Windows Azure AppFabric: A Strategic Core of Microsoft's Cloud Platform
 
15 November 2010

Yefim V. Natis, David Mitchell Smith, David W. Cearley

Gartner RAS Core Research Note G00208835
 

Continuing strategic investment in Windows Azure is moving Microsoft toward a leadership position in the cloud platform market, but success is not assured until user adoption confirms the company's vision and its ability to execute in this new environment.





Overview



In the nearly one year since Microsoft Azure AppFabric was unveiled at its PDC 2009 conference, much of the promised technology has been delivered, and important new capabilities have been introduced for 2011. The Microsoft cloud application platform is gaining critical technical mass. CIOs, CTOs, project leaders and other IT planners should track the evolution of Microsoft Windows Azure investments and architecture as potentially one of the leading, long-term offerings for cloud computing.

Key Findings
  • Microsoft continues to make strategic investments in product development and marketing, and in financial commitments to achieve leadership in cloud computing. Leadership in cloud computing has become a companywide priority at Microsoft, as leadership in Web computing had been a top priority for the company in the 1990s.

  • Microsoft intends to be a key player in all three layers of cloud software architecture: system infrastructure services, application infrastructure services and application services, and to apply its technology to private and public cloud projects.

  • The Windows Azure AppFabric has emerged as the core application platform technology in Microsoft's cloud-computing vision.

  • Various project teams at Microsoft are contributing to the company's evolving cloud-computing technology and vision. These teams are not always synchronized to deliver coordinated product road maps, which can create confusion in the market about the company's overriding strategy.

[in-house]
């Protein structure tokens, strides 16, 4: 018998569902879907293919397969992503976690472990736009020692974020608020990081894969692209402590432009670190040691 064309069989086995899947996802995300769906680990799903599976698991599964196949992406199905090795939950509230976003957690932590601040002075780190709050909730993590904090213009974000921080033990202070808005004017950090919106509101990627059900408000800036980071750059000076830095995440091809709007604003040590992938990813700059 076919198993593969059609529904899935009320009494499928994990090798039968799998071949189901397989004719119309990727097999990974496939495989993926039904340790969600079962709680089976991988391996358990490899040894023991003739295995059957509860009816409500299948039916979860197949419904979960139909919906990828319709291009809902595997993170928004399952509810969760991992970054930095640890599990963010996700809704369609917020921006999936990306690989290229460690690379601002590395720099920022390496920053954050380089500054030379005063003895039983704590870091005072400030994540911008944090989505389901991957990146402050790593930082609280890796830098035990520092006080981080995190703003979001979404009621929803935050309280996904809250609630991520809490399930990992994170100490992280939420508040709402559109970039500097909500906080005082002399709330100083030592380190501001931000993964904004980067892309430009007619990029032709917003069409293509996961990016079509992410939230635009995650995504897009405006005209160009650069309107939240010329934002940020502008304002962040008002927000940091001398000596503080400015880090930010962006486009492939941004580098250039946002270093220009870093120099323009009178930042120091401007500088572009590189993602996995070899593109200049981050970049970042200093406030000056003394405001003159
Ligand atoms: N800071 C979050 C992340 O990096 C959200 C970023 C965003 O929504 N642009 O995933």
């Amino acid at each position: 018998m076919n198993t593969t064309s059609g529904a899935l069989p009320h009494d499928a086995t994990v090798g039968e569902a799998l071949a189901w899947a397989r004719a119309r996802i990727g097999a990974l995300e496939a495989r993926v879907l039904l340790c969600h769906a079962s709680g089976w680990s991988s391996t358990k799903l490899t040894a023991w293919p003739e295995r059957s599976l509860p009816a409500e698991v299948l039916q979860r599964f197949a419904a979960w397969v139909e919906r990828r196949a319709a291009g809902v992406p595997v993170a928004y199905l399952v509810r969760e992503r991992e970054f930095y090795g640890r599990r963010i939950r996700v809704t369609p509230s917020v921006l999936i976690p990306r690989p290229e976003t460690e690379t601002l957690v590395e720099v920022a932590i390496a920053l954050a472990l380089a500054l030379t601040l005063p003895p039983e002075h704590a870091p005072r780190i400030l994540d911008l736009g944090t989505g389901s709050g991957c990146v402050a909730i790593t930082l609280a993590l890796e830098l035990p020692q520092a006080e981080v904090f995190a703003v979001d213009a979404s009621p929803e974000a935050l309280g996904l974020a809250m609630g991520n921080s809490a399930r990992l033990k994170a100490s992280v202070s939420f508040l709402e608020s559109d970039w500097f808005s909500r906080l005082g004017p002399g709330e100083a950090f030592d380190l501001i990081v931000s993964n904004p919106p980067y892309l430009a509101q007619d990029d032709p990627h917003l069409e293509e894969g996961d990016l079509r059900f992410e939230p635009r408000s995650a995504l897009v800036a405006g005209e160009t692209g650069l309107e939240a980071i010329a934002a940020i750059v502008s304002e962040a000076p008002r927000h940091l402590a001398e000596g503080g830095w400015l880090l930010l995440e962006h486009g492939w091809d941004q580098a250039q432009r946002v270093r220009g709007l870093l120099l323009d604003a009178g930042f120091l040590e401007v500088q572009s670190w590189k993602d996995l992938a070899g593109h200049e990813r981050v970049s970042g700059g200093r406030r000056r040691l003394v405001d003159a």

Recommendations
  • Microsoft technology users interested in cloud computing can anticipate that the company will deliver in the next two to three years a competitive cloud platform technology. However, the early offerings are incomplete and unproven. Users planning to use Microsoft cloud computing in 2011 should be prepared for ongoing changes in underlying technologies, and some advanced programming effort to build a scalable multitenant application.

  • IT planners considering cloud-computing projects should include Microsoft on their candidate long lists, with the understanding that in the short term the Microsoft cloud platform technology is still "under construction."




Table of Contents



    
Analysis

    
AppFabric Container
    
AppFabric Services

    
Service Bus
    
Access Control
    
Caching
    
Integration
    
Windows Azure AppFabric Composition Model and Composite App Service
    
Other Services

    
Windows Azure Marketplace
    
Influence on Other Microsoft Projects

    
Microsoft Software as a Service (Dynamics)
    
BizTalk Server
    
More Work Is Still Ahead
    
User Advice


List of Figures



Figure 1. 
Microsoft's Windows Azure AppFabric Architecture Plan
 

Analysis